Focusing on Glaucoma

Glaucoma,  Drexel Hill PA Glaucoma is a widely studied family of eye diseases that affect millions of people in the world. It is currently the second leading cause of blindness. According to experts, nearly 80 million people in the world will be diagnosed with glaucoma by 2020. That’s isn’t very far away, and glaucoma can be a very serious eye disease to develop. For that reason, we want to discuss the nature of this condition and what may be done to prevent vision loss resulting from this silent disease.

How Glaucoma Progresses

Glaucoma should not be perceived as an eye condition; it needs to be known as a progressive disease process that could lead to blindness. Glaucoma begins with the deterioration of the retinal ganglion cells. The retina is the part of the eye that transfers light to the optic nerve. As cellular changes occur here, they can progress to the optic nerve over time.

Early stage glaucoma may cause undetectable vision loss in the nasal visual field, that which you would see if you were to look down toward your nose. As vision in this field gets distorted, other parts of the eye compensate for that loss. This makes it even more difficult to recognize the signs of glaucoma spontaneously.

Sometimes, glaucoma also raises the pressure inside the eye. This is referred to as intraocular pressure. Because ophthalmologists routinely measure intraocular pressure during eye exams, they are able to assess a person’s risk for glaucoma with this data. When increased risk has been identified, the eye doctor may want to closely monitor eye pressure and general eye health more closely.

Treating Glaucoma

Glaucoma treatment revolves around reducing pressure within the eye. By reducing pressure, the intraocular nerve is protected and supported in the optimal transference of light to the brain. To manage intraocular pressure, an ophthalmologist may prescribe certain medications. Several pharmaceutical drugs show promise in slowing the progression of glaucoma with prescribed use.

In our Drexel Hill, PA office, patients receive care that sees their immediate and their potential future needs. Comprehensive screenings can be performed to evaluate all structures of the eye and identify the risk or severity of glaucoma. With proper care, this eye disease doesn’t have to be such a threat to long-term eyesight.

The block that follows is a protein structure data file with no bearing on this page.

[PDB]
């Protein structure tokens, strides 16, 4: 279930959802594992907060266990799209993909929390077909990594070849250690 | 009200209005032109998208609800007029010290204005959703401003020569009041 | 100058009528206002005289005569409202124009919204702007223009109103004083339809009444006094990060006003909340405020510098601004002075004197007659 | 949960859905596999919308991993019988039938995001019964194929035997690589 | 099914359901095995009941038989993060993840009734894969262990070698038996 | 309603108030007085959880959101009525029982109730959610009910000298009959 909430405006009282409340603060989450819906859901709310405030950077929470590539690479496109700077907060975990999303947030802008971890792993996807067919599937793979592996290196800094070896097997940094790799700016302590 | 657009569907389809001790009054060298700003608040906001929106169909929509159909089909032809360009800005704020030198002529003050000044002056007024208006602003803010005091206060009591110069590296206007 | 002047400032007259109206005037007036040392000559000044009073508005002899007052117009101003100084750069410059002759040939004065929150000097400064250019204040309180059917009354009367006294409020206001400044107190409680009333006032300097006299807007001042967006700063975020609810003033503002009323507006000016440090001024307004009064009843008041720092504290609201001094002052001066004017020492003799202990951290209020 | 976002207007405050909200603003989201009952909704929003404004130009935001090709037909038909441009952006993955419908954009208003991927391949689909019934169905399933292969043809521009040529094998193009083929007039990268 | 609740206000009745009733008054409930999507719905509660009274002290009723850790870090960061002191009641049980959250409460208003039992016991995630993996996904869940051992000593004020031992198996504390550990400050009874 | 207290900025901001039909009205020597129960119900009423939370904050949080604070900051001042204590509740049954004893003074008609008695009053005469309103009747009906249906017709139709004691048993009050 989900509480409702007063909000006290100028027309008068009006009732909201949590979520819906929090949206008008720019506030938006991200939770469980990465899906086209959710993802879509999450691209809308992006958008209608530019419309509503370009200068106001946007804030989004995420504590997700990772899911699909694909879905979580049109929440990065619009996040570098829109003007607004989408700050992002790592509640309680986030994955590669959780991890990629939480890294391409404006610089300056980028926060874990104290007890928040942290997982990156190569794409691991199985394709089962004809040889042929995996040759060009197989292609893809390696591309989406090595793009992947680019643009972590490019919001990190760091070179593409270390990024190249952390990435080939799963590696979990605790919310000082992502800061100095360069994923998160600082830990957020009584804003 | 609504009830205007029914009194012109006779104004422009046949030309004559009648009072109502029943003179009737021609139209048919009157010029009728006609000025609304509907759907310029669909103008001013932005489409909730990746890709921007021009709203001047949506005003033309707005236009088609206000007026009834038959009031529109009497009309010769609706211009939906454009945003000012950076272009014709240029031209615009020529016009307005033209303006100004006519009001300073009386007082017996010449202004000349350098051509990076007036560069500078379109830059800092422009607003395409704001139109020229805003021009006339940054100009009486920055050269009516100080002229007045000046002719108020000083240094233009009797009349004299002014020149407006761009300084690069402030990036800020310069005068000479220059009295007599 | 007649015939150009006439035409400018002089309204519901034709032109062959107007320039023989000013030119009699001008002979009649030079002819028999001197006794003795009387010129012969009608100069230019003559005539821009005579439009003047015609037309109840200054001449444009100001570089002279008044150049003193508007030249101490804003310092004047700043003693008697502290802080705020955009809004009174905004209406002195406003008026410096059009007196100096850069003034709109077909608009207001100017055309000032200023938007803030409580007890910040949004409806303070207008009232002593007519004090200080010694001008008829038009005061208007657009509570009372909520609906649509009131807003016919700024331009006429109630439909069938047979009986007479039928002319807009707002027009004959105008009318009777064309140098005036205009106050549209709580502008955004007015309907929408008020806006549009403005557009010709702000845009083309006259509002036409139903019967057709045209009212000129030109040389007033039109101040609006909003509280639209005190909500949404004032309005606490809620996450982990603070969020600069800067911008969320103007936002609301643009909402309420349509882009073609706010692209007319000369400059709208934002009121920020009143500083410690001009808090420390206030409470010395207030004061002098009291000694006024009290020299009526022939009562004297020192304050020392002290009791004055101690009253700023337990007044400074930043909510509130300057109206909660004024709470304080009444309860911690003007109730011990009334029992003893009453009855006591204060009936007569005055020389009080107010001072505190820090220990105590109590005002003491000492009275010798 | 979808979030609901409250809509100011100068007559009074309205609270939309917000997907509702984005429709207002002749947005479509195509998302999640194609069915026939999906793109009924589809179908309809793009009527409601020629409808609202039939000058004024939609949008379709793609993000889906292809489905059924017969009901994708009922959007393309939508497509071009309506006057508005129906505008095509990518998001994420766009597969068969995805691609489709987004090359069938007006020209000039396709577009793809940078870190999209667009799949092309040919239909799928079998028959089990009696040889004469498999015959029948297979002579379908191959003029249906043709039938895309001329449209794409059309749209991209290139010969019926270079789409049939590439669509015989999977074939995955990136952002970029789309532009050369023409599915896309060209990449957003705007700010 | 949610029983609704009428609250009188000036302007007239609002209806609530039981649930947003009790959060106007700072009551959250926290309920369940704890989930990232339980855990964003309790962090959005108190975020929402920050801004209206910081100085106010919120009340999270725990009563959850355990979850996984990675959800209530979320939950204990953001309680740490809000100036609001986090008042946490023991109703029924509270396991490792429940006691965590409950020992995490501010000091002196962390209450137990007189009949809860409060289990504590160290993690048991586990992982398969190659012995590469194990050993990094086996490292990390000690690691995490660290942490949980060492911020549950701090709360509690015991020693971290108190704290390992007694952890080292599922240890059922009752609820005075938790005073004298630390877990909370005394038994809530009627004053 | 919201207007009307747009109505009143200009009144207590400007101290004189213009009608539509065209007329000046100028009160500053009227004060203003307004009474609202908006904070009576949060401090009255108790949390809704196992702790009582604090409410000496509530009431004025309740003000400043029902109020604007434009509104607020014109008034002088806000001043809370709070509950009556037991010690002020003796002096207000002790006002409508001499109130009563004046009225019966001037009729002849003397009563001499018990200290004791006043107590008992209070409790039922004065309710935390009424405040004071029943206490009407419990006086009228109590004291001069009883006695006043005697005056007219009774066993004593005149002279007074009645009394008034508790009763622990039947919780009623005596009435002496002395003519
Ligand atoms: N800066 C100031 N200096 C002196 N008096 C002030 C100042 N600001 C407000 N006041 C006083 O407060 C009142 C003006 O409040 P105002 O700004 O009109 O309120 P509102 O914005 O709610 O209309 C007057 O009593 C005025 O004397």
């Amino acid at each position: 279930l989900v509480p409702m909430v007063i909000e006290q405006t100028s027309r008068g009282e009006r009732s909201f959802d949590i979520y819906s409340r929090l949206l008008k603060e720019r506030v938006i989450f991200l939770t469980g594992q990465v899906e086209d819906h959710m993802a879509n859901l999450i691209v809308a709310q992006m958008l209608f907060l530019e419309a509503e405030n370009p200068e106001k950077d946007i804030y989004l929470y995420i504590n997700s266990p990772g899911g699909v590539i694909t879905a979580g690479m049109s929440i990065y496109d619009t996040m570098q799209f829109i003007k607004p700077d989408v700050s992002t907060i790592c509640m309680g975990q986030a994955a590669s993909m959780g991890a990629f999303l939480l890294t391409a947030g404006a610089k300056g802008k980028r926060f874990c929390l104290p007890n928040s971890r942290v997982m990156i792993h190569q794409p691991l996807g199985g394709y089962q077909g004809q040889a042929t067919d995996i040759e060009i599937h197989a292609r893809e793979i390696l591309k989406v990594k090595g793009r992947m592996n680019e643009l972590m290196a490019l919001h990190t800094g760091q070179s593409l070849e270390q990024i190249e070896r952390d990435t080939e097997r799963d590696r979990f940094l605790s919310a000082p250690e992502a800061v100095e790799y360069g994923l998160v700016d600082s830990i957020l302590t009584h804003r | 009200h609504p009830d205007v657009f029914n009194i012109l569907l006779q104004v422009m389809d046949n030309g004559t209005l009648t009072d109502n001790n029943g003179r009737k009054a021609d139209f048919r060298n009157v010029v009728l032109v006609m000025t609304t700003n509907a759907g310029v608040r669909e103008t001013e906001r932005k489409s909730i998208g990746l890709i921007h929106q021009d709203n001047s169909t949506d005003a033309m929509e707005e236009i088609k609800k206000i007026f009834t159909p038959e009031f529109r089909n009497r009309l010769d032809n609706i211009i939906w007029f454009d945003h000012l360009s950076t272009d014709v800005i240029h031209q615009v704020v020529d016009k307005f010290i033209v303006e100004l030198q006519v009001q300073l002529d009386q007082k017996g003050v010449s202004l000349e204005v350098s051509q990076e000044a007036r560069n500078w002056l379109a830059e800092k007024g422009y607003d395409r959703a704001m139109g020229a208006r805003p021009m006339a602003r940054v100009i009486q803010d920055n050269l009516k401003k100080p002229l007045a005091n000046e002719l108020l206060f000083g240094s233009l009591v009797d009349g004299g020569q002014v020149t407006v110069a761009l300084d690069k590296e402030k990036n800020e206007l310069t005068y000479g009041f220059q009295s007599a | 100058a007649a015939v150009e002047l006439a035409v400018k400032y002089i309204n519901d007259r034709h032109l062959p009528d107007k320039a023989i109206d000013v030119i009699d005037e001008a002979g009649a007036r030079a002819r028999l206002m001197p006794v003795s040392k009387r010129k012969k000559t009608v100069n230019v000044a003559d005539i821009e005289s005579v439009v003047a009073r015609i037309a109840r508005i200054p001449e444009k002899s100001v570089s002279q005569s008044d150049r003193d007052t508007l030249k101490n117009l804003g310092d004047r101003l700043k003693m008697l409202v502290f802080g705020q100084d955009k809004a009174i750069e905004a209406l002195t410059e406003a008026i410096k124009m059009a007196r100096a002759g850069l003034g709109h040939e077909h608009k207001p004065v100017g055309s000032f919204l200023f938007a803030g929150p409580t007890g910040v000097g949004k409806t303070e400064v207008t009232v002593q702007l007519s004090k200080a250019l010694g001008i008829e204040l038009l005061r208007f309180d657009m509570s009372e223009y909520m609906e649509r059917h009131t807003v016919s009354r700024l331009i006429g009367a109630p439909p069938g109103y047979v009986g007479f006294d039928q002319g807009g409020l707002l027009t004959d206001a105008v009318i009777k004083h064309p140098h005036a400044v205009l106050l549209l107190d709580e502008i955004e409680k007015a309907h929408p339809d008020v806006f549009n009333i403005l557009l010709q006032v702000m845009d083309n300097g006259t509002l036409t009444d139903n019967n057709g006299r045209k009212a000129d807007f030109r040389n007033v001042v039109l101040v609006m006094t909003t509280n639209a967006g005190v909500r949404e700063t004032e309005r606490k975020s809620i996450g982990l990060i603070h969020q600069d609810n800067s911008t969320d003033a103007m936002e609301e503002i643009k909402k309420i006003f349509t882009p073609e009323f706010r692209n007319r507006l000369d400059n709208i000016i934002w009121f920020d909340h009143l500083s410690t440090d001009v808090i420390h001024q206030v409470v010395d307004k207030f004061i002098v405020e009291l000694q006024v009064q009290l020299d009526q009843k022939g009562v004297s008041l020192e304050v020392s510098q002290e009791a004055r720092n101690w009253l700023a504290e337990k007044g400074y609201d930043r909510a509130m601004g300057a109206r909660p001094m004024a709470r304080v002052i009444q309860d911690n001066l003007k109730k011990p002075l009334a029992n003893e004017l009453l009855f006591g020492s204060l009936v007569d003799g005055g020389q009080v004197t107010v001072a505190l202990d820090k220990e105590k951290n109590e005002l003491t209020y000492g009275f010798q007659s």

Schedule a glaucoma consultation or comprehensive eye exam at (610) 789-6565.

Lymphatic Massage after Facelift Surgery Extends Beauty Benefits

Facelift Drexel Hill PA Facelift surgery remains a popular treatment option for adults who are interested in correcting various signs of aging. As medicine has advanced, facelift techniques have expanded. At the same time, they’ve become more refined and conservative. One used to be able to spot a facelift from a mile away. Ok, maybe only a few feet, but you get the idea. A person who had undergone a facelift tended to look tight or surprised; “windblown” was a term used to describe the results of the average facelift. Not anymore.

In our Drexel Hill office, patients can expect to receive considerate care from a board-certified ophthalmologist and surgeon who has trained with some of the most well-respected oculoplastic and cosmetic surgeons in New York City. Dr. Bedrossian performs mid-face lift procedures with an eye for detail and a goal of natural beauty. Additionally, our practice offers facial lymphatic massage service to patients who would like to maximize their healing process.

Massage after a facelift helps with:

  • Of course, the tissue manipulation of a facelift will lead to some postoperative soreness and tenderness. The gentle upward massage strokes of a lymphatic facial soothe the pain receptors that signal the brain to interpret discomfort. Massage also increases circulation through healing tissues, which reduces pain.
  • Lymphatic massage is all about moving lymph, a clear fluid that sits in tissues throughout the body. By moving lymph and fluid out of facial tissues, our specialized massage technique can help swelling to dissipate much more quickly.